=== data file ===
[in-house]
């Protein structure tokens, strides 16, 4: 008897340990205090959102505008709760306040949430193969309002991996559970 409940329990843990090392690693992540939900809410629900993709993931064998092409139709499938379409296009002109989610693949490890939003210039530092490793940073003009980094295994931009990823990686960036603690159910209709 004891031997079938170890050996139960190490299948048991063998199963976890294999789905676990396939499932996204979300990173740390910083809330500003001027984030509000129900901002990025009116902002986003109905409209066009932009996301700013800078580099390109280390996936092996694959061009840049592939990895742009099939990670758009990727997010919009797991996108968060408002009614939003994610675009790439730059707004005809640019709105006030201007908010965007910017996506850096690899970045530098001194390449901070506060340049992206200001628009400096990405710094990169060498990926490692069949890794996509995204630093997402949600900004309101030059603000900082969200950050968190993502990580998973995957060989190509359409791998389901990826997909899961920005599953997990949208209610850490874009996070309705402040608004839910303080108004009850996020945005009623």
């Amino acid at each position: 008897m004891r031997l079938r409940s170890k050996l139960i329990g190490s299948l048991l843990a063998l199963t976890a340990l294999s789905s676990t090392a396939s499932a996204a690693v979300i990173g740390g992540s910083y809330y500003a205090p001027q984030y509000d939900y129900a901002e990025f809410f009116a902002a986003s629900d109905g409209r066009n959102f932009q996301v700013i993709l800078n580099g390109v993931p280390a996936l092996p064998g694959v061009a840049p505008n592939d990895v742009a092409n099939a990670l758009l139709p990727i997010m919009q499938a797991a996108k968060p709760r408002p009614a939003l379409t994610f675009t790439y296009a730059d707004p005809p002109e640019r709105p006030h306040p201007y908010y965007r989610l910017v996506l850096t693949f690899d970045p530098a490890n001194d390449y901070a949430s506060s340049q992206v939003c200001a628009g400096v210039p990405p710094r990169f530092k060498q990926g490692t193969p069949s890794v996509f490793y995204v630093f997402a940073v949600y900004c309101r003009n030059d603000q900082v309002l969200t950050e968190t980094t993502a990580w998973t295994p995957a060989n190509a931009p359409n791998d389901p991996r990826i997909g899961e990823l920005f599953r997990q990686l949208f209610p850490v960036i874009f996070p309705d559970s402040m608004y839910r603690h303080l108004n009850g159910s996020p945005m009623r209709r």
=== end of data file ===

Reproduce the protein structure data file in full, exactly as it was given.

[in-house]
């Protein structure tokens, strides 16, 4: 008897340990205090959102505008709760306040949430193969309002991996559970 409940329990843990090392690693992540939900809410629900993709993931064998092409139709499938379409296009002109989610693949490890939003210039530092490793940073003009980094295994931009990823990686960036603690159910209709 004891031997079938170890050996139960190490299948048991063998199963976890294999789905676990396939499932996204979300990173740390910083809330500003001027984030509000129900901002990025009116902002986003109905409209066009932009996301700013800078580099390109280390996936092996694959061009840049592939990895742009099939990670758009990727997010919009797991996108968060408002009614939003994610675009790439730059707004005809640019709105006030201007908010965007910017996506850096690899970045530098001194390449901070506060340049992206200001628009400096990405710094990169060498990926490692069949890794996509995204630093997402949600900004309101030059603000900082969200950050968190993502990580998973995957060989190509359409791998389901990826997909899961920005599953997990949208209610850490874009996070309705402040608004839910303080108004009850996020945005009623």
């Amino acid at each position: 008897m004891r031997l079938r409940s170890k050996l139960i329990g190490s299948l048991l843990a063998l199963t976890a340990l294999s789905s676990t090392a396939s499932a996204a690693v979300i990173g740390g992540s910083y809330y500003a205090p001027q984030y509000d939900y129900a901002e990025f809410f009116a902002a986003s629900d109905g409209r066009n959102f932009q996301v700013i993709l800078n580099g390109v993931p280390a996936l092996p064998g694959v061009a840049p505008n592939d990895v742009a092409n099939a990670l758009l139709p990727i997010m919009q499938a797991a996108k968060p709760r408002p009614a939003l379409t994610f675009t790439y296009a730059d707004p005809p002109e640019r709105p006030h306040p201007y908010y965007r989610l910017v996506l850096t693949f690899d970045p530098a490890n001194d390449y901070a949430s506060s340049q992206v939003c200001a628009g400096v210039p990405p710094r990169f530092k060498q990926g490692t193969p069949s890794v996509f490793y995204v630093f997402a940073v949600y900004c309101r003009n030059d603000q900082v309002l969200t950050e968190t980094t993502a990580w998973t295994p995957a060989n190509a931009p359409n791998d389901p991996r990826i997909g899961e990823l920005f599953r997990q990686l949208f209610p850490v960036i874009f996070p309705d559970s402040m608004y839910r603690h303080l108004n009850g159910s996020p945005m009623r209709r």